The relative human age of a dog at any point in their life can vary drastically from breed to breed.
Charlestown, RI (PRWEB) October 04, 2013
It is common knowledge that one year of a dog’s life is equivalent to seven human years. Although this is a respectable rough estimate, this measurement has proved to be mostly incorrect. The ratio of dog years to human can alter greatly throughout a dog’s life. Royal Flush Havanese shows readers how to accurately measure the age of one’s dog using several different tactics, and why the myth of the seven-to-one ratio is incorrect.
From the time they are born up until they are approximately 21 years old, humans continue to develop and grow. A dog, on the other hand, begins maturing remarkably rapidly from the time it is born up until it is about two years old. Therefore, dogs have a much smaller window of time to develop compared to a human, making the ratio of dog-to-human years greater than seven during this time period. Their growth, like humans, slows with age, at which point the conversion factor decreases.
To make estimating a dog’s age in human years even more challenging, relative maturity can change depending upon the breed of dog. The average lifespan of a breed tends to depend upon how large a dog is. Smaller breeds are genetically inclined to have a longer stage of adulthood and a shorter adolescent period compared to their larger counterparts. In addition, they usually live longer than larger dogs. This means that if you take a small dog, such as a Havanese (with an average lifespan of 13-15 years), and a large dog, such as a Great Dane (average lifespan of only 6-8 years), when they are both one year old, the Havanese would be the more mature, older dog, but if you compared them at five years of age, the Great Dane would be considered older.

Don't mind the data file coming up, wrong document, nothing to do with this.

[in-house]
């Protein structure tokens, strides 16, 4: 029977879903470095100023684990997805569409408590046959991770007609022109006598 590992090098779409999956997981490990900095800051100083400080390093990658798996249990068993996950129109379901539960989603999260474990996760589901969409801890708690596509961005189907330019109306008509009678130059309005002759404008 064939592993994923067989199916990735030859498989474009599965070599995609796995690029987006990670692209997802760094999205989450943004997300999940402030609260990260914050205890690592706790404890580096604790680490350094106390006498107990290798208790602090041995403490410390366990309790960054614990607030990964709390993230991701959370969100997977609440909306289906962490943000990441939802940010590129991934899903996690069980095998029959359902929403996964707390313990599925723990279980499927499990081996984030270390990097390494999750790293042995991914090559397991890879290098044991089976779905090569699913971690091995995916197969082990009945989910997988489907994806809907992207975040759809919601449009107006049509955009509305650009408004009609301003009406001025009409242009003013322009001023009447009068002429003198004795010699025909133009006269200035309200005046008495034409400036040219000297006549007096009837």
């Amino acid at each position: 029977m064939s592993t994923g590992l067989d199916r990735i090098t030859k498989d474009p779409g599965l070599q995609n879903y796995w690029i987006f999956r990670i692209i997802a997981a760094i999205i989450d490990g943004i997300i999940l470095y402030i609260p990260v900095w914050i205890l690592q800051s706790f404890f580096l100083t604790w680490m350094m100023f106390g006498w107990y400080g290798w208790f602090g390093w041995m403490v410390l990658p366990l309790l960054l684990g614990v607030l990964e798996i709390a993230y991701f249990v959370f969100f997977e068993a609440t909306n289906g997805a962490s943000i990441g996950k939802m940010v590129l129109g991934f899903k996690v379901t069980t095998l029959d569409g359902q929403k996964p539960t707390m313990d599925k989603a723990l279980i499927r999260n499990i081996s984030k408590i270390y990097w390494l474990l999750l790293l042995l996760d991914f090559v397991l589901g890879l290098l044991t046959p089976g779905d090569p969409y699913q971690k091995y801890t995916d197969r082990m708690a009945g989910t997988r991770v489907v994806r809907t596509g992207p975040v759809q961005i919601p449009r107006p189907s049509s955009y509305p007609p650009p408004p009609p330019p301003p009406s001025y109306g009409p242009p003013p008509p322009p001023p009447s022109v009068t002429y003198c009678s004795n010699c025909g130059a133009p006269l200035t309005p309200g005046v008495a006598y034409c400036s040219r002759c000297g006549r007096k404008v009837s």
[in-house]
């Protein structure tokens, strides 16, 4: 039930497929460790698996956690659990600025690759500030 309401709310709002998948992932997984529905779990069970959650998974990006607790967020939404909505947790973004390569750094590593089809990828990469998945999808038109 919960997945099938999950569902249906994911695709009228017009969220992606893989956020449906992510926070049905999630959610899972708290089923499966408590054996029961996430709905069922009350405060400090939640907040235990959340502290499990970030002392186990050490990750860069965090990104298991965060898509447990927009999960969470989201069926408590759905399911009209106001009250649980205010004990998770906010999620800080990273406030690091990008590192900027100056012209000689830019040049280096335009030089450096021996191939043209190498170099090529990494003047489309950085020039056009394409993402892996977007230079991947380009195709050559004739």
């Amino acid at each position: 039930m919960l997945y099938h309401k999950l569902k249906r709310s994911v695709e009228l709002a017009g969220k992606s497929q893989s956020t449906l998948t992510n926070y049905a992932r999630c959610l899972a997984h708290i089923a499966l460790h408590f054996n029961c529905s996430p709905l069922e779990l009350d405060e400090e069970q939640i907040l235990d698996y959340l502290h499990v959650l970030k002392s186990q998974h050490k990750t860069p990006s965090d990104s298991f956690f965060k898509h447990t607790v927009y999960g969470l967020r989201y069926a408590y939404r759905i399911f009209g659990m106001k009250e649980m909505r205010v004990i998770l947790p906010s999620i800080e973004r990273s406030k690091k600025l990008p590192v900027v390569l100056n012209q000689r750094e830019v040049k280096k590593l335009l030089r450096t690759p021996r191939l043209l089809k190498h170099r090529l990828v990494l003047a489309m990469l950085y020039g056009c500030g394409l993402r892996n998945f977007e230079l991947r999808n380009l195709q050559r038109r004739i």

Taking all this information into account, the first step to estimate any dog’s age is to determine its size and average lifespan. Very small dogs, which are limited to a few small toy breeds and have an average lifespan of 15+ years, usually age four dog years to every human year after the age of two. At one year, they are 16 in dog years, and at two, they are 24. Every year after that, they become four dog years older. Small dogs with an average lifespan of 13-15 years age at a dog-to-human ratio of 5:1 after age two. At one year, they are 15 in dog years; at two years, they are 21. Medium-sized dogs that live to be 10-13 years age at a 6:1 ratio after two years after turning 13 on their first-year birthday and 20 on their second. Most large breeds, with a lifespan of 9-11 years, age seven dog years to every human year after age 3. After their first year, they are about 11, after the second, 19, and after the third, 27. Lastly, giant breeds with a lifespan of 8-10 years age eight years to every human year after age 3. After their first year, they are nine, after the second, 18, and after the third, 27.
As one can see, the relative human age of a dog at any point in their life can vary drastically from breed to breed. Not all canines will live for their expected lifespan - some will endure much longer and some much shorter. However, no matter the amount of time any dog has here on Earth, the love they demonstrate is immeasurable in any form of years - whether it be dog or human.
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